Applications of Drug Delivery System


Applications of Drug Delivery System

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Colonic drug delivery can be used to treat various types of diseases. Therefore, the best candidates for colon targeting are active agents that display less absorption from the upper portion of the gastrointestinal tract. Colonic-targeted drug delivery is useful for the treatment of inflammatory bowel diseases. In this case, the systems have been developed using pH-dependent delivery, enzyme-dependent delivery (for prodrugs, matrices, and coatings), pulsatile time-dependent delivery, and pressure-dependent delivery approaches. Nowadays, some of these approaches are being used together. It is possible to combine pH and microbial dependence with pulsatile time delivery. For example, a tablet core of lactulose coated with an acid-soluble polymer is recoated with an enteric polymer.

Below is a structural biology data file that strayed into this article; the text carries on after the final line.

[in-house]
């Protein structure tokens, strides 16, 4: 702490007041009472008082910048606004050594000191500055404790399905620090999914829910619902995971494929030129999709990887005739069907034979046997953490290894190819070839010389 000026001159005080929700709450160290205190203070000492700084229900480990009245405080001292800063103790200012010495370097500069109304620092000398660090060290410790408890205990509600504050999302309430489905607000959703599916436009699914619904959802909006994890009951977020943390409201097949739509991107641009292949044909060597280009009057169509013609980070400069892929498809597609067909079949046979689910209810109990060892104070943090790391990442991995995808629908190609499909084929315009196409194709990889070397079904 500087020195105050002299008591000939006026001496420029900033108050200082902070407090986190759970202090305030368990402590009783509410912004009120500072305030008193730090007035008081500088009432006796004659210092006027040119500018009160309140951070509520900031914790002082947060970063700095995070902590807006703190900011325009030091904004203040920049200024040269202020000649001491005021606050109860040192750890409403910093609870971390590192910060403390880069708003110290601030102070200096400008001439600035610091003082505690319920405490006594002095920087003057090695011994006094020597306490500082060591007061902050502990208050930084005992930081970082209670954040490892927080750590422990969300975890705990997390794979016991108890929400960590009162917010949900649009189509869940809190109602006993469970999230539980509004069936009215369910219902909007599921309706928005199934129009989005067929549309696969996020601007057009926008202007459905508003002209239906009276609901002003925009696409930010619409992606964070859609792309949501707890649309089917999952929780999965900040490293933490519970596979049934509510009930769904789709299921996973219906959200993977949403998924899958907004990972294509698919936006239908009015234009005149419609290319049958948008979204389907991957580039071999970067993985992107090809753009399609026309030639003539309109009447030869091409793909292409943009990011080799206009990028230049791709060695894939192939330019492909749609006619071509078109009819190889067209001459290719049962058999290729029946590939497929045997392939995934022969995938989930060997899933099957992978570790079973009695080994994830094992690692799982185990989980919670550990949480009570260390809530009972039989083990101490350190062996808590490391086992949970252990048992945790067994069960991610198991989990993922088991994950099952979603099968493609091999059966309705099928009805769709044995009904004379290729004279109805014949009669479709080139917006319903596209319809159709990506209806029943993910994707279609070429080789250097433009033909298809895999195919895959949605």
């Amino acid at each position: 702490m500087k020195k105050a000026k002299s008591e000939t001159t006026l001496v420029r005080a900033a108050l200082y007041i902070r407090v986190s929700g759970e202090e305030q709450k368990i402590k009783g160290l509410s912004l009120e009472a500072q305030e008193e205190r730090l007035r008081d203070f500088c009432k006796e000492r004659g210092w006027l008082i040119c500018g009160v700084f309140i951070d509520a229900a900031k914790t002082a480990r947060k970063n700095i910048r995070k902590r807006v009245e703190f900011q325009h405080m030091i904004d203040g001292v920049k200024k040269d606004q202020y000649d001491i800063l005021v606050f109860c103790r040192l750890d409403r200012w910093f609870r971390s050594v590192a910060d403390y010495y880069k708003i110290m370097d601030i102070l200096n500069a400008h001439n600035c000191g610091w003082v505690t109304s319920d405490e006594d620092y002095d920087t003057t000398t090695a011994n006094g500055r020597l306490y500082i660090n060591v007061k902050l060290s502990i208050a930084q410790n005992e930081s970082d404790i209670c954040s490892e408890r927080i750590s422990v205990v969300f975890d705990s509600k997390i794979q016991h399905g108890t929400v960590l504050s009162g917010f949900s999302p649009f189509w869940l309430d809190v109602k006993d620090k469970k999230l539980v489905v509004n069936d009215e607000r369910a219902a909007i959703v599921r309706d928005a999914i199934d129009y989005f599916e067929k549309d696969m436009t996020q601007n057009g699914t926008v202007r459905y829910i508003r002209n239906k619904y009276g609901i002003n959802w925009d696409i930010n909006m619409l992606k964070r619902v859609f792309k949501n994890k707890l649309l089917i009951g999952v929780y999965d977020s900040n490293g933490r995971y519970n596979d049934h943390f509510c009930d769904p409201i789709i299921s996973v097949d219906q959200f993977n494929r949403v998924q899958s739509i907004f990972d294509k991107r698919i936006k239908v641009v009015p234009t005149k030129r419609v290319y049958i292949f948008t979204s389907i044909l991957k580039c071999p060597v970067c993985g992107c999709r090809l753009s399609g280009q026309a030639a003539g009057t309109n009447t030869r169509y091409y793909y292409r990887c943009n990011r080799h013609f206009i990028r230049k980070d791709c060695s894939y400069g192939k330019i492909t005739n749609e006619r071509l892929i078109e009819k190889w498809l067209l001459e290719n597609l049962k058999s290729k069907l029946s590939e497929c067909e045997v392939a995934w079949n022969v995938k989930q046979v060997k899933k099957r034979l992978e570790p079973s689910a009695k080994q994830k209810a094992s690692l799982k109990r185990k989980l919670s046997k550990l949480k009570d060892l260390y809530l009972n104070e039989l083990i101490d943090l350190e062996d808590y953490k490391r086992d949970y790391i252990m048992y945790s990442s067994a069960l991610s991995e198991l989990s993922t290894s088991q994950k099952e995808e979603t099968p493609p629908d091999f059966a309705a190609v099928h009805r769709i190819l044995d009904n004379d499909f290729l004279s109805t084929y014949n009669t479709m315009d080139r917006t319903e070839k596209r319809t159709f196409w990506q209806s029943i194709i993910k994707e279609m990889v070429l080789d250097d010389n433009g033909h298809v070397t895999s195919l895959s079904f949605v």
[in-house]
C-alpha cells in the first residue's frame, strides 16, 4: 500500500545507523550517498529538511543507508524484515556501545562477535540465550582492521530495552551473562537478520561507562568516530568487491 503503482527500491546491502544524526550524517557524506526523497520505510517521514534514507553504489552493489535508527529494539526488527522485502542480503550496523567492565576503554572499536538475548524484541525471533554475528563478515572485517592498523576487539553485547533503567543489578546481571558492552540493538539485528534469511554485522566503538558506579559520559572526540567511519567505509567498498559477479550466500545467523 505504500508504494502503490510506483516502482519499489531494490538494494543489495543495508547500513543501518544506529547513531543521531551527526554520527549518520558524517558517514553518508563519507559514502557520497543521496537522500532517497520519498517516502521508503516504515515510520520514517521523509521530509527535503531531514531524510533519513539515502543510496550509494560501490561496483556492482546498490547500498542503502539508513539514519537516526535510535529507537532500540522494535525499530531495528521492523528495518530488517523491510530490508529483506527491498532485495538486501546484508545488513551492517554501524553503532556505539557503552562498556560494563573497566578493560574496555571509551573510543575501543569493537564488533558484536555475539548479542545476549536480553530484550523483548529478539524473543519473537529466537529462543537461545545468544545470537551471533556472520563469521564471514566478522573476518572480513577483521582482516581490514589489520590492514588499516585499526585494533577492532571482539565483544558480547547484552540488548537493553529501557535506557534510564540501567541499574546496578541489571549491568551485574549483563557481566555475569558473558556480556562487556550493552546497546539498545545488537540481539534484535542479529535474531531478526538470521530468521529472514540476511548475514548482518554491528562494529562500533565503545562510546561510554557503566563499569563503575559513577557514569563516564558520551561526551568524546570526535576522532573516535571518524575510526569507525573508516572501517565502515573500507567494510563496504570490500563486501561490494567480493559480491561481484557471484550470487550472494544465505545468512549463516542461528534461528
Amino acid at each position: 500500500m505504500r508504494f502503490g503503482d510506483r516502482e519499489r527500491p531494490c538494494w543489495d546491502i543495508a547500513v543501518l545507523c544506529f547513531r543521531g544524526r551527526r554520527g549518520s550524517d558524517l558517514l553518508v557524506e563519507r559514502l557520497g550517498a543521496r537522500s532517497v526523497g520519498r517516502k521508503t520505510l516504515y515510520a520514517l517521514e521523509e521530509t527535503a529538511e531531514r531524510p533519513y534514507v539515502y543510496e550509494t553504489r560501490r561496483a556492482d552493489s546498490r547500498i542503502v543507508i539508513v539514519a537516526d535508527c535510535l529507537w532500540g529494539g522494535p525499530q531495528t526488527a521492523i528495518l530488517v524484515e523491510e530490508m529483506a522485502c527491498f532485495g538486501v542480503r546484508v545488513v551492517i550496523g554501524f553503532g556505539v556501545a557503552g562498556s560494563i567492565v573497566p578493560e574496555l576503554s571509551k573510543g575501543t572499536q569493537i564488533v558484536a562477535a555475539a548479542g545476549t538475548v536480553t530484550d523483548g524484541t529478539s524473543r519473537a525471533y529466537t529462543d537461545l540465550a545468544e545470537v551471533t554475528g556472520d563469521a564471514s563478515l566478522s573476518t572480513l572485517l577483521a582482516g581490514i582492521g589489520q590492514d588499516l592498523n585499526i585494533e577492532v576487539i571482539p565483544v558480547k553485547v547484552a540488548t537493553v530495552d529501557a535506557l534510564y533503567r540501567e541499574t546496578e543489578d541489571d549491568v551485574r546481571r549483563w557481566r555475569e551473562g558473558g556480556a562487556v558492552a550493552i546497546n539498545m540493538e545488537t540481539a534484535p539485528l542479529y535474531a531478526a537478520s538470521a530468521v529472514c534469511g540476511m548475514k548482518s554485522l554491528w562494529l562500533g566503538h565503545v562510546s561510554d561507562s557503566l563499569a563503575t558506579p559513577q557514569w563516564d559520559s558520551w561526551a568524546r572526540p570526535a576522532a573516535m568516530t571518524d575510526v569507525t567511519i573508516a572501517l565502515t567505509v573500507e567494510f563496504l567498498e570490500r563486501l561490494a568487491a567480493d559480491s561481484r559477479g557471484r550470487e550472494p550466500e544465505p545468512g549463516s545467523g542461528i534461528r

This last coating protects the tablet from the upper part of the gastrointestinal tract and dissolves in the small intestine. When the formulation comes into contact with the colonic fluid, polysaccharide (lactulose) is enzymatically degraded by the colonic microfloras into organic acid. The pH around the formulation decreases and the release of the active agent takes place due to the dissolution of the acid-soluble coating. Osmotically controlled drug delivery systems can be developed for the colon. In this case, a semi-permeable membrane with an osmotic agent and the active agent are used to deliver the drug to the colonic region. An orifice is drilled through the membrane next to the drug layer. This membrane is then coated with an enteric-coated polymer to prevent the drug from being released in the upper gastrointestinal tract. The enteric polymer dissolves due to the higher pH of the small intestine. The water moves toward the core, increasing the volume within the osmotic compartment, forcing the active agent out of the devices through the delivery, as previously discussed for osmotic pumps.